Some of these attacks were surely inspired by Donald Trump’s special brand of nativism (“kung flu,” “China virus”) and the bipartisan framing of China as the cause of all social ills, from Covid-19 to the death of American manufacturing. But there are other, less spectacular factors: A couple of the assailants struggled with mental illness; some of the victims were assumed to be carrying cash. It isn’t clear from witness testimony or crime data whether these incidents constitute a spike in bias crimes. Nevertheless, the Department of Justice, the FBI, and local police departments have assembled Asian-specific task forces and promised to increase patrols of Chinatowns and other immigrant enclaves.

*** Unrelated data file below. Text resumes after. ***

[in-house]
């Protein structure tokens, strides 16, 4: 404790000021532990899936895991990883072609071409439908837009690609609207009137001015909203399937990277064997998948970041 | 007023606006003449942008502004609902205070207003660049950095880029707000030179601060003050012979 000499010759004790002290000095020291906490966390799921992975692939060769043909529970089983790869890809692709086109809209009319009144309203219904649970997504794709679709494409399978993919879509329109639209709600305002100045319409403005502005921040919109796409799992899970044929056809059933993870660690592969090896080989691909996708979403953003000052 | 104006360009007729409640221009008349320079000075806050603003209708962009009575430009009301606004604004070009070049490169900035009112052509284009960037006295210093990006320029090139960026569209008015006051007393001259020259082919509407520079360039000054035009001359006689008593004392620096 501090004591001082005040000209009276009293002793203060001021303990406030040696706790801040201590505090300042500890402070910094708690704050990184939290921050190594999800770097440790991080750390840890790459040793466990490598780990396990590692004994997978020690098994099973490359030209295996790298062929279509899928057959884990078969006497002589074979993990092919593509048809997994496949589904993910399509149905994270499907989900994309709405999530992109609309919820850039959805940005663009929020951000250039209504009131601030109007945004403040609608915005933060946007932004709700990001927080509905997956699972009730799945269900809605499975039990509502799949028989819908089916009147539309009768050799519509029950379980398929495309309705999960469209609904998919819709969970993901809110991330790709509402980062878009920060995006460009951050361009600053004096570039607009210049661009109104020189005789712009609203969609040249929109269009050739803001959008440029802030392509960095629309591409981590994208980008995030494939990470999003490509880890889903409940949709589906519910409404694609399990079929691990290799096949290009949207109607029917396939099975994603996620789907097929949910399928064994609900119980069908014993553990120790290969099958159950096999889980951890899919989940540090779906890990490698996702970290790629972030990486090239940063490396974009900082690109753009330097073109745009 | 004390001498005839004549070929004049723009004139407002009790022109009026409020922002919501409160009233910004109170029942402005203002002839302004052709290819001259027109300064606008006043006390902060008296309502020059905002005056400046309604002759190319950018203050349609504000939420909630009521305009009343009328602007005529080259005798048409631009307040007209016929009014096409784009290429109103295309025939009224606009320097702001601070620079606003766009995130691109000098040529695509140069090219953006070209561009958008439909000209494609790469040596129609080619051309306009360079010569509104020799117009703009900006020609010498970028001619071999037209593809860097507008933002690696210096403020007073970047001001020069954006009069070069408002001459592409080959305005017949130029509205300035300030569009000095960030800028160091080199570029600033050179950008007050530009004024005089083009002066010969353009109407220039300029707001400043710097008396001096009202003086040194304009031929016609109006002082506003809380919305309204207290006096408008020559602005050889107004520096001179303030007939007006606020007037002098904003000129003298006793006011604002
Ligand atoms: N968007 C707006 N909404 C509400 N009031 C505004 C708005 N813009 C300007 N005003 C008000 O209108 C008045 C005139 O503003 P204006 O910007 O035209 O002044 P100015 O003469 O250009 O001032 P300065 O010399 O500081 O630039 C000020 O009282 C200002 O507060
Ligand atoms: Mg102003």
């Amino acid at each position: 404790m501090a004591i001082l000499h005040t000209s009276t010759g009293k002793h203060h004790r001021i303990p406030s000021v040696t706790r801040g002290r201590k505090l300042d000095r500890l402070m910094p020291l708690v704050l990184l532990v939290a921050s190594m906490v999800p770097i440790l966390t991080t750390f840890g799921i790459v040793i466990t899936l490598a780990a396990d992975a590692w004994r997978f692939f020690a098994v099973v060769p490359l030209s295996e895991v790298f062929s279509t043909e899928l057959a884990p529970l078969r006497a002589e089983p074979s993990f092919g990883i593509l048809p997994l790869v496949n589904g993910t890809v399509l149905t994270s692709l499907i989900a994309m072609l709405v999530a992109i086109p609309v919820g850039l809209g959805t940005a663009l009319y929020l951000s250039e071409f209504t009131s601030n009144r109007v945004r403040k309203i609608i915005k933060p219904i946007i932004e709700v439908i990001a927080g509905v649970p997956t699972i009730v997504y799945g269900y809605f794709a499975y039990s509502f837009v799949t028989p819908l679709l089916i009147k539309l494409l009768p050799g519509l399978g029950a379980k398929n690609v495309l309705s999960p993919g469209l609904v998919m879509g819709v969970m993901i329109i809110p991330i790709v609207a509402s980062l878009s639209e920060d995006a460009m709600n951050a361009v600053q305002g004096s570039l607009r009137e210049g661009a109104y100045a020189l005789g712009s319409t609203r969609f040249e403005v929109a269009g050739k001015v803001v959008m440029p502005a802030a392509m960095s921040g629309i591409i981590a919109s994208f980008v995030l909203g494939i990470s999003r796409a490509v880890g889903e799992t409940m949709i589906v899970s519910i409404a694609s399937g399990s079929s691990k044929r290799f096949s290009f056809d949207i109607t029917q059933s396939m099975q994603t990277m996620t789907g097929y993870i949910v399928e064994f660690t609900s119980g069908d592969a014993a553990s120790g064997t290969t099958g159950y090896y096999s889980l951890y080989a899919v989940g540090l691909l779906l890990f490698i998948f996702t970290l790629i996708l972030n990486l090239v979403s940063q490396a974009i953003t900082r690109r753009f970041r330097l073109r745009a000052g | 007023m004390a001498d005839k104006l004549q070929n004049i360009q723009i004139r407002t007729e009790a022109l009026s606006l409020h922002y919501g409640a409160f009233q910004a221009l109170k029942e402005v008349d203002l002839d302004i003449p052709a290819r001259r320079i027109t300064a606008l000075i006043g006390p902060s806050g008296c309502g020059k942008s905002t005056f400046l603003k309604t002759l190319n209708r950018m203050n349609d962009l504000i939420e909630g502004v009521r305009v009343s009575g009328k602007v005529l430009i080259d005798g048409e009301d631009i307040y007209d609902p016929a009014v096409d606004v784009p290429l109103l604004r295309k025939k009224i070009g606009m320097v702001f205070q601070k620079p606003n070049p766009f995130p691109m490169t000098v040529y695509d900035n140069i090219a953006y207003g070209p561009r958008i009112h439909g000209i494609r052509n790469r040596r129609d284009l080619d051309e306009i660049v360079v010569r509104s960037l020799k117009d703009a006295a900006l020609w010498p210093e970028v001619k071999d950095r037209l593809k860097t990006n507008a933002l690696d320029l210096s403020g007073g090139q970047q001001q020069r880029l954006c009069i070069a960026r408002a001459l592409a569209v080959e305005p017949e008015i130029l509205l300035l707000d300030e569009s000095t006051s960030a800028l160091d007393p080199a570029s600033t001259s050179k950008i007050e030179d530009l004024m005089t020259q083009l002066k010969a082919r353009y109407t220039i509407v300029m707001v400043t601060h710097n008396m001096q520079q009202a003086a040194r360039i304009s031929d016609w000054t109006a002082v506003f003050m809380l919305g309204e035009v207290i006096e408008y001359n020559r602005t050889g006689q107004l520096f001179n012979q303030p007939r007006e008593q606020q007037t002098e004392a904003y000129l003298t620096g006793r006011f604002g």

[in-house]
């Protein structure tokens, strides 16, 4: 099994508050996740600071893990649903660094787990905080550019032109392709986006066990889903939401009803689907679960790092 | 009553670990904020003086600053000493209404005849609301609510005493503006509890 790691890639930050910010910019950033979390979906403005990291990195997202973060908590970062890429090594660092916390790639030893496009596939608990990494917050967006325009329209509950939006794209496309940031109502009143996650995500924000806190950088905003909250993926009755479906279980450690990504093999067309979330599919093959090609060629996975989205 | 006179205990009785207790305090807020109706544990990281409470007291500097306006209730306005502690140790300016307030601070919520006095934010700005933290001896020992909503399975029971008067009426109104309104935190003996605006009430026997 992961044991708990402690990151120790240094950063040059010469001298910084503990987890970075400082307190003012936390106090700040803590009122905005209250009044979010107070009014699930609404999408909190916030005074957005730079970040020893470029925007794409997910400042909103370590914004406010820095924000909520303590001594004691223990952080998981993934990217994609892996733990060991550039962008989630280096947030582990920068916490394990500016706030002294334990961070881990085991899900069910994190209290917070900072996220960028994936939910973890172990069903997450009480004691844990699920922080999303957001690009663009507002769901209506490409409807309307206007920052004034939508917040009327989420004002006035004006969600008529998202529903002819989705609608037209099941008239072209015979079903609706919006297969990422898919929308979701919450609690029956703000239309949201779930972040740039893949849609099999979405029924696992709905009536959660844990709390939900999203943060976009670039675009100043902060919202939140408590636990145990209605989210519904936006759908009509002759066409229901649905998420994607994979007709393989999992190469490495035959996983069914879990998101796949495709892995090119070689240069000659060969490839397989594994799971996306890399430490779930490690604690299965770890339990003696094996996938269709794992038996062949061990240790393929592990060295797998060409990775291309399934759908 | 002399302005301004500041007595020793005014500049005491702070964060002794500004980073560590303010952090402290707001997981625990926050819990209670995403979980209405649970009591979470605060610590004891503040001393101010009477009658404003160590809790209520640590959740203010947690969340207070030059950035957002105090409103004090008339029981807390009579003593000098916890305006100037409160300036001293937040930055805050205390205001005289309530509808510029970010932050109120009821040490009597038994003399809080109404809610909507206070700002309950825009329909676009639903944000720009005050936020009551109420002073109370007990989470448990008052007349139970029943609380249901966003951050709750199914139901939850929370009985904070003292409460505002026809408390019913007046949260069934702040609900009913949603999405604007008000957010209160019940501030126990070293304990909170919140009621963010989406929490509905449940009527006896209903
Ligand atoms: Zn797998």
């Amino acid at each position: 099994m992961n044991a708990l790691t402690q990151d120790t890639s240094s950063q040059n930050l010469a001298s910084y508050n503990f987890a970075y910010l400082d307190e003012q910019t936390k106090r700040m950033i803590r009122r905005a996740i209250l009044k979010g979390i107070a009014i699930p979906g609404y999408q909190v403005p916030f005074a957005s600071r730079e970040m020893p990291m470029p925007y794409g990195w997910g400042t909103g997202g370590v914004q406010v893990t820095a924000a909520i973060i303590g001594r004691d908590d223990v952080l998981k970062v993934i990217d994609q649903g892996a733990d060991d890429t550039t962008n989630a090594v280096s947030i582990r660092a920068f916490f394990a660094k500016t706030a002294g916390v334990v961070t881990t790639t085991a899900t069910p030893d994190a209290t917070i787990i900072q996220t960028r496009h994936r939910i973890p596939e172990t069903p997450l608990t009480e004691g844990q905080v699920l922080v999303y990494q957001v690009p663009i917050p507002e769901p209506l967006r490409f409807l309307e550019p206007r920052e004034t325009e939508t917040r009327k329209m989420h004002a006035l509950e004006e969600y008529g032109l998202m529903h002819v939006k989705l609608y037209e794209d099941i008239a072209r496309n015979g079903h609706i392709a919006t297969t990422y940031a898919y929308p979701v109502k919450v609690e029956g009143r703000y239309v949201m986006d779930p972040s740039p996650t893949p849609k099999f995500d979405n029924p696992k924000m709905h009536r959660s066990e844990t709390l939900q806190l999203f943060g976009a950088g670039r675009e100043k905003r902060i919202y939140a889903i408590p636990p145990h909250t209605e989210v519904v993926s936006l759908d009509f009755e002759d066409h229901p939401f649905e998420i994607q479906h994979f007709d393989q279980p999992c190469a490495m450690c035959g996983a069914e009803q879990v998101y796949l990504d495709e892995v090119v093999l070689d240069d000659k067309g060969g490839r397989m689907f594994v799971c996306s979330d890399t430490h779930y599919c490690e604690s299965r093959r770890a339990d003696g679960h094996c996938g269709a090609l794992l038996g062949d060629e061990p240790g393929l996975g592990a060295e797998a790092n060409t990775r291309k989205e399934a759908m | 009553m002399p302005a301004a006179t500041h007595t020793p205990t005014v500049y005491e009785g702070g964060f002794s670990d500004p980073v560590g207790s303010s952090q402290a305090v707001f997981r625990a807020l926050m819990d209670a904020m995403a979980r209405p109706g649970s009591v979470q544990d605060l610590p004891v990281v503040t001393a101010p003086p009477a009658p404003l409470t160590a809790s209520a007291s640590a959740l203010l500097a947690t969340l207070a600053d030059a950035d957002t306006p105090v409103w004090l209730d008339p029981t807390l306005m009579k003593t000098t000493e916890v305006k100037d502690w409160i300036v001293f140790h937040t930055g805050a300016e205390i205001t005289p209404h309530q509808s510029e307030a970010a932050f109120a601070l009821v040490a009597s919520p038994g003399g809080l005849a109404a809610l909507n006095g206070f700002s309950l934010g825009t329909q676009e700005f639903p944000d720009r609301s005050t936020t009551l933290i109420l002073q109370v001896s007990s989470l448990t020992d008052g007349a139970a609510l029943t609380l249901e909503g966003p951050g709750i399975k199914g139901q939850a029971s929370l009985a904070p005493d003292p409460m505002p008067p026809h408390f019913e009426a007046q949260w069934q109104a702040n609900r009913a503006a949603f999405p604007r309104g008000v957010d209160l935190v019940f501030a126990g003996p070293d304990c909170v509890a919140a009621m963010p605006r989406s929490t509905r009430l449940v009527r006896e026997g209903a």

In moments when rage, however warranted, threatens to undo progress toward decarceration and decriminalization, it’s essential to trace the history of hate-crimes legislation. As criminologists James B. Jacobs and Jessica S. Henry observed in 1996, “Politicians have enthusiastically climbed aboard the hate-crime-epidemic bandwagon. Denouncing hate crime and passing sentencing-enhancement laws provides elected officials with an opportunity to decry bigotry. Politicians can propose anti-hate legislation as a cheap, quick-fix solution that sends powerful symbolic messages to important groups of constituents.”